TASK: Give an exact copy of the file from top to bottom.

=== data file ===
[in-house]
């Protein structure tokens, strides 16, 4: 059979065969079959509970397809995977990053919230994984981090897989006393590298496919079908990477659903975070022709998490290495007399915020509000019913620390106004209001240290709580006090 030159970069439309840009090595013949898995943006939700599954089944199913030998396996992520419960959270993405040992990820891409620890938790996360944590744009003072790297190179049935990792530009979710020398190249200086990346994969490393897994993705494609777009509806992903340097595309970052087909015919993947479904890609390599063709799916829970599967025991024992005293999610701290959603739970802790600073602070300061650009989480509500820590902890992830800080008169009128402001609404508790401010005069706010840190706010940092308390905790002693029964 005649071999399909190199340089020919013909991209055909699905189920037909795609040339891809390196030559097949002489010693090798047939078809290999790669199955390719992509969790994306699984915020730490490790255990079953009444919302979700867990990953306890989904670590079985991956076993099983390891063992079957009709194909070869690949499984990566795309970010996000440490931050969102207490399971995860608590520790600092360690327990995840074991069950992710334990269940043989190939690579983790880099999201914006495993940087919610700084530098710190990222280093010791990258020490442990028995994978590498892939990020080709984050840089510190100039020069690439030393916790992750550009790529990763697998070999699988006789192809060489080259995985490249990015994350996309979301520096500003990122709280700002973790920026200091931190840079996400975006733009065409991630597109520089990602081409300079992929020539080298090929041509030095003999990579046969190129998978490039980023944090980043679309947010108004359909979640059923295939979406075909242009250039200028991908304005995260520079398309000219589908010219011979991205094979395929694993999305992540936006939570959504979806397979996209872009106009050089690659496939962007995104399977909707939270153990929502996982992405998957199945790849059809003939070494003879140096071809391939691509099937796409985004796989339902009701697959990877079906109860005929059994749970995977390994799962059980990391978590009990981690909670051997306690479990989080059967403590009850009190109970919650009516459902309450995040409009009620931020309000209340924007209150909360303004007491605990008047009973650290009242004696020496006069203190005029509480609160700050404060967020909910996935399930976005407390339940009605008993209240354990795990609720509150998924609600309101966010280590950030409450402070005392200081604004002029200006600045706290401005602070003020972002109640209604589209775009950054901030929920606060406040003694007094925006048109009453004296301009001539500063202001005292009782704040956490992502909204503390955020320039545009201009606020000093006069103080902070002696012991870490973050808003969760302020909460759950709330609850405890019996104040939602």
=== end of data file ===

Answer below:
[in-house]
């Protein structure tokens, strides 16, 4: 059979065969079959509970397809995977990053919230994984981090897989006393590298496919079908990477659903975070022709998490290495007399915020509000019913620390106004209001240290709580006090 030159970069439309840009090595013949898995943006939700599954089944199913030998396996992520419960959270993405040992990820891409620890938790996360944590744009003072790297190179049935990792530009979710020398190249200086990346994969490393897994993705494609777009509806992903340097595309970052087909015919993947479904890609390599063709799916829970599967025991024992005293999610701290959603739970802790600073602070300061650009989480509500820590902890992830800080008169009128402001609404508790401010005069706010840190706010940092308390905790002693029964 005649071999399909190199340089020919013909991209055909699905189920037909795609040339891809390196030559097949002489010693090798047939078809290999790669199955390719992509969790994306699984915020730490490790255990079953009444919302979700867990990953306890989904670590079985991956076993099983390891063992079957009709194909070869690949499984990566795309970010996000440490931050969102207490399971995860608590520790600092360690327990995840074991069950992710334990269940043989190939690579983790880099999201914006495993940087919610700084530098710190990222280093010791990258020490442990028995994978590498892939990020080709984050840089510190100039020069690439030393916790992750550009790529990763697998070999699988006789192809060489080259995985490249990015994350996309979301520096500003990122709280700002973790920026200091931190840079996400975006733009065409991630597109520089990602081409300079992929020539080298090929041509030095003999990579046969190129998978490039980023944090980043679309947010108004359909979640059923295939979406075909242009250039200028991908304005995260520079398309000219589908010219011979991205094979395929694993999305992540936006939570959504979806397979996209872009106009050089690659496939962007995104399977909707939270153990929502996982992405998957199945790849059809003939070494003879140096071809391939691509099937796409985004796989339902009701697959990877079906109860005929059994749970995977390994799962059980990391978590009990981690909670051997306690479990989080059967403590009850009190109970919650009516459902309450995040409009009620931020309000209340924007209150909360303004007491605990008047009973650290009242004696020496006069203190005029509480609160700050404060967020909910996935399930976005407390339940009605008993209240354990795990609720509150998924609600309101966010280590950030409450402070005392200081604004002029200006600045706290401005602070003020972002109640209604589209775009950054901030929920606060406040003694007094925006048109009453004296301009001539500063202001005292009782704040956490992502909204503390955020320039545009201009606020000093006069103080902070002696012991870490973050808003969760302020909460759950709330609850405890019996104040939602």